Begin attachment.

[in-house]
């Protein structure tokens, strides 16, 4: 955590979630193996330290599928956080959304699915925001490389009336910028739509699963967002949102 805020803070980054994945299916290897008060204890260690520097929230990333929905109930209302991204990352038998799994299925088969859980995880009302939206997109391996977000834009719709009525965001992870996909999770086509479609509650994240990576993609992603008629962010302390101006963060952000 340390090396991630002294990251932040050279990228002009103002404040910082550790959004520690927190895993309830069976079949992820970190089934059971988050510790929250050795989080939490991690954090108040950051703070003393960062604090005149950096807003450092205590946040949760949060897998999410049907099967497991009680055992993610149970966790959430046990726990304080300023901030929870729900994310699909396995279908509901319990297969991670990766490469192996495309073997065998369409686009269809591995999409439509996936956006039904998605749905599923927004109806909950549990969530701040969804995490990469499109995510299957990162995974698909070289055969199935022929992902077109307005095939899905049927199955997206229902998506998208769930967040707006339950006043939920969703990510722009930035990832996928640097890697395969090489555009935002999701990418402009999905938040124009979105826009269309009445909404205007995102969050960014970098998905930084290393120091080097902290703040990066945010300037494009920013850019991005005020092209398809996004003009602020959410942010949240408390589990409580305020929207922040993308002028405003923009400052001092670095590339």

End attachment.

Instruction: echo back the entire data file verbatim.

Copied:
[in-house]
């Protein structure tokens, strides 16, 4: 955590979630193996330290599928956080959304699915925001490389009336910028739509699963967002949102 805020803070980054994945299916290897008060204890260690520097929230990333929905109930209302991204990352038998799994299925088969859980995880009302939206997109391996977000834009719709009525965001992870996909999770086509479609509650994240990576993609992603008629962010302390101006963060952000 340390090396991630002294990251932040050279990228002009103002404040910082550790959004520690927190895993309830069976079949992820970190089934059971988050510790929250050795989080939490991690954090108040950051703070003393960062604090005149950096807003450092205590946040949760949060897998999410049907099967497991009680055992993610149970966790959430046990726990304080300023901030929870729900994310699909396995279908509901319990297969991670990766490469192996495309073997065998369409686009269809591995999409439509996936956006039904998605749905599923927004109806909950549990969530701040969804995490990469499109995510299957990162995974698909070289055969199935022929992902077109307005095939899905049927199955997206229902998506998208769930967040707006339950006043939920969703990510722009930035990832996928640097890697395969090489555009935002999701990418402009999905938040124009979105826009269309009445909404205007995102969050960014970098998905930084290393120091080097902290703040990066945010300037494009920013850019991005005020092209398809996004003009602020959410942010949240408390589990409580305020929207922040993308002028405003923009400052001092670095590339």